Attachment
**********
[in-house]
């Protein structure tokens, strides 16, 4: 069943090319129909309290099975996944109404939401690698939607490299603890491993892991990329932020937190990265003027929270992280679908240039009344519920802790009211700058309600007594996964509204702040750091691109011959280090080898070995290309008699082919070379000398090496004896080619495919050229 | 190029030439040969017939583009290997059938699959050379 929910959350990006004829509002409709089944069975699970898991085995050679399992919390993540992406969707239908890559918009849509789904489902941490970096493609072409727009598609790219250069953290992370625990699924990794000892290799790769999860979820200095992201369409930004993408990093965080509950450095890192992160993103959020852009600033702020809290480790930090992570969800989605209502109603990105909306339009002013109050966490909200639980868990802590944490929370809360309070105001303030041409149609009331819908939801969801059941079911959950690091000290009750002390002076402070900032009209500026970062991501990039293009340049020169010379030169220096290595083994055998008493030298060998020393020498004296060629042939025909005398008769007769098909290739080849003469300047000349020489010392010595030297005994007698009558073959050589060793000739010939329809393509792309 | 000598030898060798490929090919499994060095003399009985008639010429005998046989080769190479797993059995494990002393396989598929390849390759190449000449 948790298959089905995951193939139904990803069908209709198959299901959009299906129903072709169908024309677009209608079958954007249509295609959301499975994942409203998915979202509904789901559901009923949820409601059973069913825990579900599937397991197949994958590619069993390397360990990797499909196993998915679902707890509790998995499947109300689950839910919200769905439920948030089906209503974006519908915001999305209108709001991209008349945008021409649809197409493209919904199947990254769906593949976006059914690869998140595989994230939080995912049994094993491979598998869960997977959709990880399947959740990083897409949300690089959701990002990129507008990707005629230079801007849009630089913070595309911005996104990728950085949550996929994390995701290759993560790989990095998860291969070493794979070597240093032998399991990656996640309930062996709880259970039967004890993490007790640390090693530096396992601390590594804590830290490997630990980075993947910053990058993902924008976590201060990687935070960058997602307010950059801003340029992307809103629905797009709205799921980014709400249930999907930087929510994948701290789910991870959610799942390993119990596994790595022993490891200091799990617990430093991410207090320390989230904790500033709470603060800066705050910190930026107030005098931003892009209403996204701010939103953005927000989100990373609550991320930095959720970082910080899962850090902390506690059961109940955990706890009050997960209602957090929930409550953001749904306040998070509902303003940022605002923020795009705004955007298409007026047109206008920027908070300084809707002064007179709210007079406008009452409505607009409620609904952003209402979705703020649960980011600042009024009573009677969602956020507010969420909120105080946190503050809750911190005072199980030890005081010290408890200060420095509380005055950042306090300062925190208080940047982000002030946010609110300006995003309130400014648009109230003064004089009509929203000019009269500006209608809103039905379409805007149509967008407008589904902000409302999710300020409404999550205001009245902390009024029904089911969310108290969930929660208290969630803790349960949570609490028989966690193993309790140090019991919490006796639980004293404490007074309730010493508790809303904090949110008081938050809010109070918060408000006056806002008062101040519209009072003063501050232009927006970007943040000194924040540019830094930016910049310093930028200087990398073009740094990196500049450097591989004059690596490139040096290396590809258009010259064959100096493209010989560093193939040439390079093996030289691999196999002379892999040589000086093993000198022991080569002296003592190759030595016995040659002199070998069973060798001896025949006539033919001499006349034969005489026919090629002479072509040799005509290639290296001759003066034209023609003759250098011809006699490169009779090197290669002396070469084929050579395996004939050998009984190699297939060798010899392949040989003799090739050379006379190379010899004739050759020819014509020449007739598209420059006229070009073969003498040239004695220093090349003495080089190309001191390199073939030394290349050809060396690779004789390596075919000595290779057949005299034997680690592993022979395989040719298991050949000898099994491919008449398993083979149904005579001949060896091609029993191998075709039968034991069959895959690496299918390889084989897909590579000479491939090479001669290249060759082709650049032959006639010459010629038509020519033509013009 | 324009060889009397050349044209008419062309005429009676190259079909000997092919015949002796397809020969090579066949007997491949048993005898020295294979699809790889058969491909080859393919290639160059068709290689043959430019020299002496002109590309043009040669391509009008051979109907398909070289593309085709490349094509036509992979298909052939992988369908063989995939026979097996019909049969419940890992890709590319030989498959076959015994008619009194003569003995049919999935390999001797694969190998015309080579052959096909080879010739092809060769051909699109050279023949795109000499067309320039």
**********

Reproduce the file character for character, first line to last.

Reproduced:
[in-house]
């Protein structure tokens, strides 16, 4: 069943090319129909309290099975996944109404939401690698939607490299603890491993892991990329932020937190990265003027929270992280679908240039009344519920802790009211700058309600007594996964509204702040750091691109011959280090080898070995290309008699082919070379000398090496004896080619495919050229 | 190029030439040969017939583009290997059938699959050379 929910959350990006004829509002409709089944069975699970898991085995050679399992919390993540992406969707239908890559918009849509789904489902941490970096493609072409727009598609790219250069953290992370625990699924990794000892290799790769999860979820200095992201369409930004993408990093965080509950450095890192992160993103959020852009600033702020809290480790930090992570969800989605209502109603990105909306339009002013109050966490909200639980868990802590944490929370809360309070105001303030041409149609009331819908939801969801059941079911959950690091000290009750002390002076402070900032009209500026970062991501990039293009340049020169010379030169220096290595083994055998008493030298060998020393020498004296060629042939025909005398008769007769098909290739080849003469300047000349020489010392010595030297005994007698009558073959050589060793000739010939329809393509792309 | 000598030898060798490929090919499994060095003399009985008639010429005998046989080769190479797993059995494990002393396989598929390849390759190449000449 948790298959089905995951193939139904990803069908209709198959299901959009299906129903072709169908024309677009209608079958954007249509295609959301499975994942409203998915979202509904789901559901009923949820409601059973069913825990579900599937397991197949994958590619069993390397360990990797499909196993998915679902707890509790998995499947109300689950839910919200769905439920948030089906209503974006519908915001999305209108709001991209008349945008021409649809197409493209919904199947990254769906593949976006059914690869998140595989994230939080995912049994094993491979598998869960997977959709990880399947959740990083897409949300690089959701990002990129507008990707005629230079801007849009630089913070595309911005996104990728950085949550996929994390995701290759993560790989990095998860291969070493794979070597240093032998399991990656996640309930062996709880259970039967004890993490007790640390090693530096396992601390590594804590830290490997630990980075993947910053990058993902924008976590201060990687935070960058997602307010950059801003340029992307809103629905797009709205799921980014709400249930999907930087929510994948701290789910991870959610799942390993119990596994790595022993490891200091799990617990430093991410207090320390989230904790500033709470603060800066705050910190930026107030005098931003892009209403996204701010939103953005927000989100990373609550991320930095959720970082910080899962850090902390506690059961109940955990706890009050997960209602957090929930409550953001749904306040998070509902303003940022605002923020795009705004955007298409007026047109206008920027908070300084809707002064007179709210007079406008009452409505607009409620609904952003209402979705703020649960980011600042009024009573009677969602956020507010969420909120105080946190503050809750911190005072199980030890005081010290408890200060420095509380005055950042306090300062925190208080940047982000002030946010609110300006995003309130400014648009109230003064004089009509929203000019009269500006209608809103039905379409805007149509967008407008589904902000409302999710300020409404999550205001009245902390009024029904089911969310108290969930929660208290969630803790349960949570609490028989966690193993309790140090019991919490006796639980004293404490007074309730010493508790809303904090949110008081938050809010109070918060408000006056806002008062101040519209009072003063501050232009927006970007943040000194924040540019830094930016910049310093930028200087990398073009740094990196500049450097591989004059690596490139040096290396590809258009010259064959100096493209010989560093193939040439390079093996030289691999196999002379892999040589000086093993000198022991080569002296003592190759030595016995040659002199070998069973060798001896025949006539033919001499006349034969005489026919090629002479072509040799005509290639290296001759003066034209023609003759250098011809006699490169009779090197290669002396070469084929050579395996004939050998009984190699297939060798010899392949040989003799090739050379006379190379010899004739050759020819014509020449007739598209420059006229070009073969003498040239004695220093090349003495080089190309001191390199073939030394290349050809060396690779004789390596075919000595290779057949005299034997680690592993022979395989040719298991050949000898099994491919008449398993083979149904005579001949060896091609029993191998075709039968034991069959895959690496299918390889084989897909590579000479491939090479001669290249060759082709650049032959006639010459010629038509020519033509013009 | 324009060889009397050349044209008419062309005429009676190259079909000997092919015949002796397809020969090579066949007997491949048993005898020295294979699809790889058969491909080859393919290639160059068709290689043959430019020299002496002109590309043009040669391509009008051979109907398909070289593309085709490349094509036509992979298909052939992988369908063989995939026979097996019909049969419940890992890709590319030989498959076959015994008619009194003569003995049919999935390999001797694969190998015309080579052959096909080879010739092809060769051909699109050279023949795109000499067309320039």